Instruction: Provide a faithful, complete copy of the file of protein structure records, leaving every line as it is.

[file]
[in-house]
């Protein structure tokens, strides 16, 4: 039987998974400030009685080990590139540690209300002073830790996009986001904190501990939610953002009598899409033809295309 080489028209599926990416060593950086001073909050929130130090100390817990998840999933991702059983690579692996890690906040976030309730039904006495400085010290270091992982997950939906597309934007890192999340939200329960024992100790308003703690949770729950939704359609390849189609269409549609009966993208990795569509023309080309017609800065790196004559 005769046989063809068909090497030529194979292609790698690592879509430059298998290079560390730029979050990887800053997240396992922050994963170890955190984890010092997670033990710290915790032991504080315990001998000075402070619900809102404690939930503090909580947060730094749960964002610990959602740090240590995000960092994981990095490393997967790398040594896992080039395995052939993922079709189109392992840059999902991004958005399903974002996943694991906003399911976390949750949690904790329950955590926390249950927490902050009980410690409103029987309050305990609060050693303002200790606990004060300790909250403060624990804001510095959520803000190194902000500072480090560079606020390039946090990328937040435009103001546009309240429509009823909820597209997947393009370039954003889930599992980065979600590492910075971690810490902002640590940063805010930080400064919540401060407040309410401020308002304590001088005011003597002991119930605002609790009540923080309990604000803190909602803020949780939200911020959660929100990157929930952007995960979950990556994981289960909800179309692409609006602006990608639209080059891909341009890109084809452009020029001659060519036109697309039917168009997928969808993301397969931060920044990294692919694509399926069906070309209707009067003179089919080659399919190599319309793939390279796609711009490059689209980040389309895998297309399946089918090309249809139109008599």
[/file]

[in-house]
């Protein structure tokens, strides 16, 4: 039987998974400030009685080990590139540690209300002073830790996009986001904190501990939610953002009598899409033809295309 080489028209599926990416060593950086001073909050929130130090100390817990998840999933991702059983690579692996890690906040976030309730039904006495400085010290270091992982997950939906597309934007890192999340939200329960024992100790308003703690949770729950939704359609390849189609269409549609009966993208990795569509023309080309017609800065790196004559 005769046989063809068909090497030529194979292609790698690592879509430059298998290079560390730029979050990887800053997240396992922050994963170890955190984890010092997670033990710290915790032991504080315990001998000075402070619900809102404690939930503090909580947060730094749960964002610990959602740090240590995000960092994981990095490393997967790398040594896992080039395995052939993922079709189109392992840059999902991004958005399903974002996943694991906003399911976390949750949690904790329950955590926390249950927490902050009980410690409103029987309050305990609060050693303002200790606990004060300790909250403060624990804001510095959520803000190194902000500072480090560079606020390039946090990328937040435009103001546009309240429509009823909820597209997947393009370039954003889930599992980065979600590492910075971690810490902002640590940063805010930080400064919540401060407040309410401020308002304590001088005011003597002991119930605002609790009540923080309990604000803190909602803020949780939200911020959660929100990157929930952007995960979950990556994981289960909800179309692409609006602006990608639209080059891909341009890109084809452009020029001659060519036109697309039917168009997928969808993301397969931060920044990294692919694509399926069906070309209707009067003179089919080659399919190599319309793939390279796609711009490059689209980040389309895998297309399946089918090309249809139109008599």